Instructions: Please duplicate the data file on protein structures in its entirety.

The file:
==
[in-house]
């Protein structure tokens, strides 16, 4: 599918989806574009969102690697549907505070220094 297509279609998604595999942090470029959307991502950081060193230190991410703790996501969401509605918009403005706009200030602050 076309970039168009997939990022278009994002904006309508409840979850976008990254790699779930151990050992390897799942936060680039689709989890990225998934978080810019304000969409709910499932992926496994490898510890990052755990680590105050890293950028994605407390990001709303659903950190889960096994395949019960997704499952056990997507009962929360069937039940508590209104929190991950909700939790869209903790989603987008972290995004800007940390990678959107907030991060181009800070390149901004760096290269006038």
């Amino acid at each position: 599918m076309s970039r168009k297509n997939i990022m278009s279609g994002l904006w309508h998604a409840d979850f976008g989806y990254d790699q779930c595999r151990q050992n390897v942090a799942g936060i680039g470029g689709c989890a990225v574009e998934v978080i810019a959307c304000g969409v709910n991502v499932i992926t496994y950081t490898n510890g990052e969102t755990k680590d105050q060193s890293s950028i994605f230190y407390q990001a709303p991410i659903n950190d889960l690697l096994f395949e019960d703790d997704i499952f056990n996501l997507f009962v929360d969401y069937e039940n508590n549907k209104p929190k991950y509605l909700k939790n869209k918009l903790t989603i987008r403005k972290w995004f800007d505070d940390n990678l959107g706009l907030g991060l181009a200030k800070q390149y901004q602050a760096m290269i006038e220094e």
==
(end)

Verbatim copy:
[in-house]
């Protein structure tokens, strides 16, 4: 599918989806574009969102690697549907505070220094 297509279609998604595999942090470029959307991502950081060193230190991410703790996501969401509605918009403005706009200030602050 076309970039168009997939990022278009994002904006309508409840979850976008990254790699779930151990050992390897799942936060680039689709989890990225998934978080810019304000969409709910499932992926496994490898510890990052755990680590105050890293950028994605407390990001709303659903950190889960096994395949019960997704499952056990997507009962929360069937039940508590209104929190991950909700939790869209903790989603987008972290995004800007940390990678959107907030991060181009800070390149901004760096290269006038």
């Amino acid at each position: 599918m076309s970039r168009k297509n997939i990022m278009s279609g994002l904006w309508h998604a409840d979850f976008g989806y990254d790699q779930c595999r151990q050992n390897v942090a799942g936060i680039g470029g689709c989890a990225v574009e998934v978080i810019a959307c304000g969409v709910n991502v499932i992926t496994y950081t490898n510890g990052e969102t755990k680590d105050q060193s890293s950028i994605f230190y407390q990001a709303p991410i659903n950190d889960l690697l096994f395949e019960d703790d997704i499952f056990n996501l997507f009962v929360d969401y069937e039940n508590n549907k209104p929190k991950y509605l909700k939790n869209k918009l903790t989603i987008r403005k972290w995004f800007d505070d940390n990678l959107g706009l907030g991060l181009a200030k800070q390149y901004q602050a760096m290269i006038e220094e």